The Broad Museum Makes a Bold Statement on Grand Avenue

After four years of construction, Eli and Edythe Broad’s museum will finally open its doors to the public

Though the Broad museum doesn’t open its doors on Grand Avenue until September 20, the fingerprints of its billionaire philanthropist namesake have been all over the downtown L.A. thoroughfare for decades. Eli Broad was founding chairman of the Museum of Contemporary Art when it debuted in 1979; during the 1990s, he raised $100 million to complete Frank Gehry’s stalled Walt Disney Concert Hall up the street. Purpose-built to hold pieces from the Broads’ formidable collection, which includes the works of such artists as Jasper Johns and Barbara Kruger, the Diller Scofidio + Renfro-designed museum has a minimalist, Hunger Games vibe, with its clear cylindrical elevator, gray plaster interior, and facade of fiberglass-reinforced concrete. Grand Avenue may not yet be our equivalent of Paris’s Champs-élysées, as Broad once envisioned, but it is now home to his personal Arc de Triomphe.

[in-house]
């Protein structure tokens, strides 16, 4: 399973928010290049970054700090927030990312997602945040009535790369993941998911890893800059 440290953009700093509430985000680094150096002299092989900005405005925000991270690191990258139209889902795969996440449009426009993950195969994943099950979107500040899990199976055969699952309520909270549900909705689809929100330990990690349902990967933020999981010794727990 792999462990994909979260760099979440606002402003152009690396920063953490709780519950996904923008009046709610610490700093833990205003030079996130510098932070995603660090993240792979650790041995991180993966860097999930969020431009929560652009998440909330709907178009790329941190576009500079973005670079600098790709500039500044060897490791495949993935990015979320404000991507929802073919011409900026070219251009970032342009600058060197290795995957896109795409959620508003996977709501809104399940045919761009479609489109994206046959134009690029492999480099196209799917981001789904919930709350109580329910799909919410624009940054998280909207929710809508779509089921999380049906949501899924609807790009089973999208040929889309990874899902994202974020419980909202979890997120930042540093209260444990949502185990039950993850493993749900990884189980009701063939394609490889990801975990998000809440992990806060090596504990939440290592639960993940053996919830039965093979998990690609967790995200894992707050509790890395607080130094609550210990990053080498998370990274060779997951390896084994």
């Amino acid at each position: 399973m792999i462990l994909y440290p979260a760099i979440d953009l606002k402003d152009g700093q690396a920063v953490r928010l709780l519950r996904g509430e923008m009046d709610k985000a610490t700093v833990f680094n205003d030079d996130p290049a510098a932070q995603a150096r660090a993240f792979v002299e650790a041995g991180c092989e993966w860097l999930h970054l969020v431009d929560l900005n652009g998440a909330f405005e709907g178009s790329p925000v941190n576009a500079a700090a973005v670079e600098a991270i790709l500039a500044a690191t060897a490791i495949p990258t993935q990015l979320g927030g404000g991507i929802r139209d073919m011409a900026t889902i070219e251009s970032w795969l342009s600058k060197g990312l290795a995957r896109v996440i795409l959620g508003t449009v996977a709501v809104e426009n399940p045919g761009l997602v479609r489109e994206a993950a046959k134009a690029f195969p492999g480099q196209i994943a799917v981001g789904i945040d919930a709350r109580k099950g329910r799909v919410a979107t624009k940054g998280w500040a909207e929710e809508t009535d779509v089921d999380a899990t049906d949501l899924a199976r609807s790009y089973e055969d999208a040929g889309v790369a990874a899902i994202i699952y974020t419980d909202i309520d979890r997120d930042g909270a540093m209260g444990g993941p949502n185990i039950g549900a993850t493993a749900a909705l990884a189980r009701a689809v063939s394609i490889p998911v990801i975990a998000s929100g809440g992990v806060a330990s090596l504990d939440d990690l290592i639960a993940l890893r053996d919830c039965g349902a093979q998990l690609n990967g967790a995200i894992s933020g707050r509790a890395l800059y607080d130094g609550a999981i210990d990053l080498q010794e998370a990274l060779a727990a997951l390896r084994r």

Two primary architectural components make up the Broad museum: “the veil,” the modular white exoskeleton (opposite), and “the vault,” a storage facility with viewing windows that rises through the building’s three stories. Much of Eli and Edythe Broad’s nearly 2,000-piece treasury—including Robert Therrien’s Under the Table (this page)—is displayed in two galleries, which span 50,000 square feet.
Two primary architectural components make up the Broad museum: “the veil,” the modular white exoskeleton (top of page), and “the vault,” a storage facility with viewing windows that rises through the building’s three stories. Much of Eli and Edythe Broad’s nearly 2,000-piece treasury—including Robert Therrien’s Under the Table (above)—is displayed in two galleries, which span 50,000 square feet.

Photograph by Lisa Romerein

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